Definition of proselytize
1 : to induce someone to convert to one's faith
2 : to recruit someone to join one's party, institution, or cause
: to recruit or convert especially to a new faith, institution, or cause
proselytizationplay \ˌprä-s(ə-)lə-tə-ˈzā-shən, ˌprä-sə-ˌlī-tə-\ noun
proselytizerplay \ˈprä-s(ə-)lə-ˌtī-zər\ noun
Examples of proselytize in a sentence
They are a sport-shirted, discomforted lot, pacing, puffing feverishly on cigarettes, perspiring freely and proselytizing furiously. —Nicholas Dawidoff, Sports Illustrated, 19 Aug. 1991
Mormons are urged to use their social contacts with Gentiles to proselytize, by doing such favors as babysitting, running errands, and lending lawnmowers. —Malise Ruthven, Wilson Quarterly, Spring 1991
His prodigious correspondence with twenty-five hundred scientists, politicians, and men of letters … proselytized for his new science of statistics. —Daniel J. Boorstin, The Discoverers, 1983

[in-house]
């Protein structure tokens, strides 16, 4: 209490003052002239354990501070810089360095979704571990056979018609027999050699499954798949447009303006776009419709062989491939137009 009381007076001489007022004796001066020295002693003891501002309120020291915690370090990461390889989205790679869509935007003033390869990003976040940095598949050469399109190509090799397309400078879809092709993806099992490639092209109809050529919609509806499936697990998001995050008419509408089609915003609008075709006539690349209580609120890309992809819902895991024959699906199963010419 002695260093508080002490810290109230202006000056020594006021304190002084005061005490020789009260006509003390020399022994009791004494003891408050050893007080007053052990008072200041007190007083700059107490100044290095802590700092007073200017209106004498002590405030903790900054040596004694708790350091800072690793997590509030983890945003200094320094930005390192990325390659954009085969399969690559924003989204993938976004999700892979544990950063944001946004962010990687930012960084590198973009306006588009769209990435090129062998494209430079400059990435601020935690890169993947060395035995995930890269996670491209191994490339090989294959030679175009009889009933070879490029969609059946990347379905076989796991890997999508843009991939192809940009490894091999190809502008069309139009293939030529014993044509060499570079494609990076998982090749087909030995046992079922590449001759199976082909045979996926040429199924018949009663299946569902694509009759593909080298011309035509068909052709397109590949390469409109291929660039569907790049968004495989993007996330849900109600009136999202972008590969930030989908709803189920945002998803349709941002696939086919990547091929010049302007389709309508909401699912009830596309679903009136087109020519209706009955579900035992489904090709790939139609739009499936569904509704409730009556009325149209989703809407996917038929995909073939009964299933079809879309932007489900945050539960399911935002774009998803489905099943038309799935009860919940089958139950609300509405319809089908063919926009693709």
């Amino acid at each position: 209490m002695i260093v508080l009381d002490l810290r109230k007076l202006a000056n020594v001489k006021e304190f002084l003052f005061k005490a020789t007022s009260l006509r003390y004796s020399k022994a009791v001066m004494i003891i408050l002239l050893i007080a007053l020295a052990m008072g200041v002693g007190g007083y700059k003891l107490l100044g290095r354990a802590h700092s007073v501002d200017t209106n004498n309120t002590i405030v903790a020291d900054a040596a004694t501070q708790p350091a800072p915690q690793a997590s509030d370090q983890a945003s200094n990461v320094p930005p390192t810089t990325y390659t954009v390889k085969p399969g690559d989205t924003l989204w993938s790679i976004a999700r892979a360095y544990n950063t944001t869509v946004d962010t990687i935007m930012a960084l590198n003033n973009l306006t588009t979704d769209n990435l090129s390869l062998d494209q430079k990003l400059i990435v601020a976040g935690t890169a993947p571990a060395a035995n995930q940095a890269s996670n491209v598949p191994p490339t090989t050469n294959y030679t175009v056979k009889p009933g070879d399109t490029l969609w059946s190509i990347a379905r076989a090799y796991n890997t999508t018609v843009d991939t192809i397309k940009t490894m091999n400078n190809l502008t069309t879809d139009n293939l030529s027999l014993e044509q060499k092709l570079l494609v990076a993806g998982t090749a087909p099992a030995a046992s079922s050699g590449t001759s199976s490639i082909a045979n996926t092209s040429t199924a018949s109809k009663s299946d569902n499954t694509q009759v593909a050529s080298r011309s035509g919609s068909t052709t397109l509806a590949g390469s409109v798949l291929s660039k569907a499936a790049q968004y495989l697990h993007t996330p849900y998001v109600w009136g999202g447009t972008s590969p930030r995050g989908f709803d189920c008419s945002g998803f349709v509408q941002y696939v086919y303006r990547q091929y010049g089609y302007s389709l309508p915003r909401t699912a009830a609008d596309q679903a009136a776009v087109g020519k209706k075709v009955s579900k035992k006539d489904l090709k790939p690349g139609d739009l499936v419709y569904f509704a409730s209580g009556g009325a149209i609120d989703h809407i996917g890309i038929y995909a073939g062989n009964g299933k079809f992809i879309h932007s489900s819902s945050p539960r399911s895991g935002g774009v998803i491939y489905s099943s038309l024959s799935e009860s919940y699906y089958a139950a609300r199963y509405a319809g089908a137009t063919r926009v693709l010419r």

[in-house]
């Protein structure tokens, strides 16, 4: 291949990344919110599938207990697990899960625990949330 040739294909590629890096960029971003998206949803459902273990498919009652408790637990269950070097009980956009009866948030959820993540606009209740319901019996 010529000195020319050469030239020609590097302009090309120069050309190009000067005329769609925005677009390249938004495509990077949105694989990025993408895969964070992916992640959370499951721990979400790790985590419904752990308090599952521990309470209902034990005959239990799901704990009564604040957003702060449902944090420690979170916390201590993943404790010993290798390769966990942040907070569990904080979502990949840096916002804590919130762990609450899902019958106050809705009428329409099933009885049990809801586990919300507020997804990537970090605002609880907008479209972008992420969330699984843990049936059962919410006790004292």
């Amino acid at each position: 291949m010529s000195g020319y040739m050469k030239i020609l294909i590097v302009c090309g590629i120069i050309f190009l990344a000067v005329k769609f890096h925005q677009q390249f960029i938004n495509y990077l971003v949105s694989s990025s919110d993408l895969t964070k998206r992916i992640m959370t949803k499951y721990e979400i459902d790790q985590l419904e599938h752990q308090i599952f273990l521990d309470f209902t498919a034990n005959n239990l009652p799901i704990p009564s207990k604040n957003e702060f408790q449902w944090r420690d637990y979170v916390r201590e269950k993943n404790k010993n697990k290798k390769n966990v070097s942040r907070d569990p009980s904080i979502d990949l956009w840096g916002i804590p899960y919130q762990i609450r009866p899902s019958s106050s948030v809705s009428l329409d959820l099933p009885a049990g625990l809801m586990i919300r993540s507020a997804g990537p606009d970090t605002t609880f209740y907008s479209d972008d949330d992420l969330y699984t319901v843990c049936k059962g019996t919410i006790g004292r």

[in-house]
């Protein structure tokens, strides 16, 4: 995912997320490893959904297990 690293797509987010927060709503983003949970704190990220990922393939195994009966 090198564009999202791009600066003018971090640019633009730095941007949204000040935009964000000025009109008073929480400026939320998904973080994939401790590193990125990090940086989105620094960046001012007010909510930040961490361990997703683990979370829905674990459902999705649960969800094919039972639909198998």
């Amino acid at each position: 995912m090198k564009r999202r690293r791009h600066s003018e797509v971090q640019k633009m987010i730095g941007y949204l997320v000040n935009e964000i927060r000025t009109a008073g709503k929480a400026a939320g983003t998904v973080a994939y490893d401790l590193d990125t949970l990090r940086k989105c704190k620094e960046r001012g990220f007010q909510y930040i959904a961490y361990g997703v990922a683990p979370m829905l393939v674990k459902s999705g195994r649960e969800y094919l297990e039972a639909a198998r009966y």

He uses his position to proselytize for the causes that he supports.
<the efforts of early missionaries to proselytize the Native Americans of Minnesota were largely unproductive>
Did You Know?
Proselytize comes from the noun proselyte (meaning "a new convert"), which comes from the Late Latin noun proselytus. Proselytus means "stranger" or "alien resident," and comes from a similar Greek word (prosēlytos). When proselytize entered English in the 17th century, it had a distinctly religious connotation and meant simply "to recruit religious converts." This meaning is still common, but today one can also proselytize in a broader sense - recruiting converts to one's political party or pet cause, for example.
Origin and Etymology of proselytize
First Known Use: 1679
PROSELYTIZE Defined for English Language Learners
Definition of proselytize for English Language Learners
: to try to persuade people to join a religion, cause, or group
Seen and Heard
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